“Dementia” is a word we get from a French physician named Philippe Pinel. In 1801, one of his patients was a woman with an unusual disease process. Over a period of just a few years, this woman lost her memory, speech, ability to walk or use common objects like a fork or a hairbrush. Dr. Pinel called this process “demence.” He coined the word “demence” to mean “incoherence of the mental faculties.”
Today the word dementia indicates a person is having cognitive impairment significant enough to interfere with daily functioning and structural damage is occurring in the brain. Dementia means we are talking about more than 48 types of these diseases in the brain.
When Pinel’s patient died, he autopsied her brain. Using a primitive microscope, he studied the brain tissue. With his microscope, he was only able to describe two distinct features of this “demence.” He wrote that the woman’s brain was full of fluid and it had dramatically shrunk in size. Instead of weighing three pounds, her brain only weighed one pound.
In 1907, a German physician published a paper on a patient of his, a lady known as Augusta D., who exhibited behaviors similar to Pinel’s patient. This woman was in her fifties and she appeared to have the same disease Pinel described. Augusta D. suffered a “failure of memory, paranoia, and loss of reasoning powers, incomprehension and stupor.”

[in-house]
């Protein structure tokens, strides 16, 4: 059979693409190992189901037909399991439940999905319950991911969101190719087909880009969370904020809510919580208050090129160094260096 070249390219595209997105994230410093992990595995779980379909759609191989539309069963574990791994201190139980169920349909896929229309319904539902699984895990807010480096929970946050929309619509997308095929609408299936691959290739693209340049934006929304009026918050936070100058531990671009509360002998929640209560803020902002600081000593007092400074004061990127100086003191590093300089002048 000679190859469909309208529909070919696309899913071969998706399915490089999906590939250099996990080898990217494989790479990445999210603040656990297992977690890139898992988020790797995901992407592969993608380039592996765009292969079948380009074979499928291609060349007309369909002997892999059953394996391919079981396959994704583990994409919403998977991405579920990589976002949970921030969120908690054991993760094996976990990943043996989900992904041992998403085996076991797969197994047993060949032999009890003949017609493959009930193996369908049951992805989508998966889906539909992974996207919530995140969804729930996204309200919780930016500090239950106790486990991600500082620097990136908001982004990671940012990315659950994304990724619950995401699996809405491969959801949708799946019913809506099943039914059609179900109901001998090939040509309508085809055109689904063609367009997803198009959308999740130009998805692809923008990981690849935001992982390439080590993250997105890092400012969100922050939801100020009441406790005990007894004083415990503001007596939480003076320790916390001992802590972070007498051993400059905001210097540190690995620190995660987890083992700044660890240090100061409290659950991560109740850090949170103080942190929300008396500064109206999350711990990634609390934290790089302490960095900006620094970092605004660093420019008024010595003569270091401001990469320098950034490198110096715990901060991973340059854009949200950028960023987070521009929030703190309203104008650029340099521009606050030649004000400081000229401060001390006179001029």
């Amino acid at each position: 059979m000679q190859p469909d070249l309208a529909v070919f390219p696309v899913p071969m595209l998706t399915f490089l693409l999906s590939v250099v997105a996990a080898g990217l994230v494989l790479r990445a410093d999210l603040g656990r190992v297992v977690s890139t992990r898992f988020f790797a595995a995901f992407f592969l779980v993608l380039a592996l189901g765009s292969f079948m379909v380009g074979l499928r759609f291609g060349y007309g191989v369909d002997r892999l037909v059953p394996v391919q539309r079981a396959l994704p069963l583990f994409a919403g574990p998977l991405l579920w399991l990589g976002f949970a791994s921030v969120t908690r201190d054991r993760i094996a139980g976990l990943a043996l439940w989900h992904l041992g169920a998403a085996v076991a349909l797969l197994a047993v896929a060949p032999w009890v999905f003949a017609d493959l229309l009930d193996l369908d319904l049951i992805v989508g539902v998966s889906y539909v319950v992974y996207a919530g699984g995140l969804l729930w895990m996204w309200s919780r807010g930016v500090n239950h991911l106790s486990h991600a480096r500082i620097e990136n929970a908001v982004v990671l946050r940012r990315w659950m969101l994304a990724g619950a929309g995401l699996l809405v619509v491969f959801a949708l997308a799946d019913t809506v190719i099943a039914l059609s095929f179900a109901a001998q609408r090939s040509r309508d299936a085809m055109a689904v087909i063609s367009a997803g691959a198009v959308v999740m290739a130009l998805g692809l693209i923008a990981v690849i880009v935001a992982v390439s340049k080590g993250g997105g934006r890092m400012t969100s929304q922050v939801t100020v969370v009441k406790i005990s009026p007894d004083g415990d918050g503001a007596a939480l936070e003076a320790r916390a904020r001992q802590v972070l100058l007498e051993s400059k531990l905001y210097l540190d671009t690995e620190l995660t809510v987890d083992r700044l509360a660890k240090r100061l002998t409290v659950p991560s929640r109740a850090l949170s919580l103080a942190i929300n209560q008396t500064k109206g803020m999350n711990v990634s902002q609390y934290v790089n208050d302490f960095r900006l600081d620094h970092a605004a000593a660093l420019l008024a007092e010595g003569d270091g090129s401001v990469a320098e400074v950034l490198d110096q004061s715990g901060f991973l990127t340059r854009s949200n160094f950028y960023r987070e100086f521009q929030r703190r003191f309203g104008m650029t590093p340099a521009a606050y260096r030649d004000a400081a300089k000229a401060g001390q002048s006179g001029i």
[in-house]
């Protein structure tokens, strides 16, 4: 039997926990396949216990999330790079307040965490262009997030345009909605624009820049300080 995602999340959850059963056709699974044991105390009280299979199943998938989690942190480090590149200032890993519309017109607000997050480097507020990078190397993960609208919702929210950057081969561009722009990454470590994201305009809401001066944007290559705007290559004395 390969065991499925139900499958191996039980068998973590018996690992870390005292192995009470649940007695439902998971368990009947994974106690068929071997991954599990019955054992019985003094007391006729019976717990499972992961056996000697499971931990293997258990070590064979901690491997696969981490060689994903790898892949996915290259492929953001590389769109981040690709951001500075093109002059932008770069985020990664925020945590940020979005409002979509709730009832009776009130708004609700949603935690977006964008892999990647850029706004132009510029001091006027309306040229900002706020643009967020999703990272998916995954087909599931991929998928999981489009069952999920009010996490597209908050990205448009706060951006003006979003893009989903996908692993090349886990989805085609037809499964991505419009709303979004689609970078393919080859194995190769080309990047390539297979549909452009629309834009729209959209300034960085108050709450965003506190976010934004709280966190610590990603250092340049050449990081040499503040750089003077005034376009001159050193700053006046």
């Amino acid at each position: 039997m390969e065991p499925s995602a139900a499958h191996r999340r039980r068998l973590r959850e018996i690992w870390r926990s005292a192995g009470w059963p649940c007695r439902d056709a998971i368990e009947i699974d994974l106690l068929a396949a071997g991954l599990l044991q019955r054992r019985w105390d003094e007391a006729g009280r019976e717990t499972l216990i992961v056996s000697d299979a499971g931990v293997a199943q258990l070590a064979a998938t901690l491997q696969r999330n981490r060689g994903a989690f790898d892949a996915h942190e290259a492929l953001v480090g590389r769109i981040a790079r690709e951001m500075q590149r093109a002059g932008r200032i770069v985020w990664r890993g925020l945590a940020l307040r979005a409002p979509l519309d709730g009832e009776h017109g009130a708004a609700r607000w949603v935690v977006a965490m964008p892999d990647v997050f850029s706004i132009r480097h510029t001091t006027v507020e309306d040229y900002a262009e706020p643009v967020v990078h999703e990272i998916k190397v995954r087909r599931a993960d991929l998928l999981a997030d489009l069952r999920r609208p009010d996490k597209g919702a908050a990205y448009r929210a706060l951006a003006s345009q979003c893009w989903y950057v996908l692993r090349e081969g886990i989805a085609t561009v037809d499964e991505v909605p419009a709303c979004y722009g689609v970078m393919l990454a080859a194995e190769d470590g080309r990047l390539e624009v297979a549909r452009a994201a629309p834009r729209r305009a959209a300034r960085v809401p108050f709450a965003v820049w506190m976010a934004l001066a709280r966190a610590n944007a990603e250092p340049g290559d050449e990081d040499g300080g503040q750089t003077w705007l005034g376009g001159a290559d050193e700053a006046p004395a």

When the German physician looked at her brain he had an optical microscope. In the paper about Augusta D., Dr. Alois Alzheimer described the disease process for which he is known today. Alzheimer described a brain that was (1) shrunken and (2) full of fluid, but also (3) suffered structural damage in the form of neurofibrilary tangles and (4) had bone structures growing in the brain tissues. These are the four hallmark features of a brain with Alzheimer’s disease.
So Alzheimer’s disease is a type of dementia. It is the dementia that constitutes 60 to 80 percent of all dementias. The next most common form of dementia is Vascular or Multi Infarct, caused by vascular conditions or stroke activity. The third most common is Parkinson’s dementia, followed by Frontal Temporal, Lewy Body, Pick’s Disease, Huntington’s, Korsakov’s and Progressive Aphasic Dementia. The remaining types of dementias are very rare and are not often seen.
One of the challenges for us today is the pronunciation of Alzheimer’s. Some people have a tendency to pronounce Alzheimer’s like the words “Old-Timers,” which continues to enforce the thought that as we age we lose our mental abilities. Alzheimer’s is actually a disease and is not considered a part of the normal aging process. Most people do not develop any type of dementia. And most people remain cognizant throughout their lifetimes. Indeed, people learn at the age of eighty at the same rate they learned at the age of twenty. Dementia is not a part of normal aging.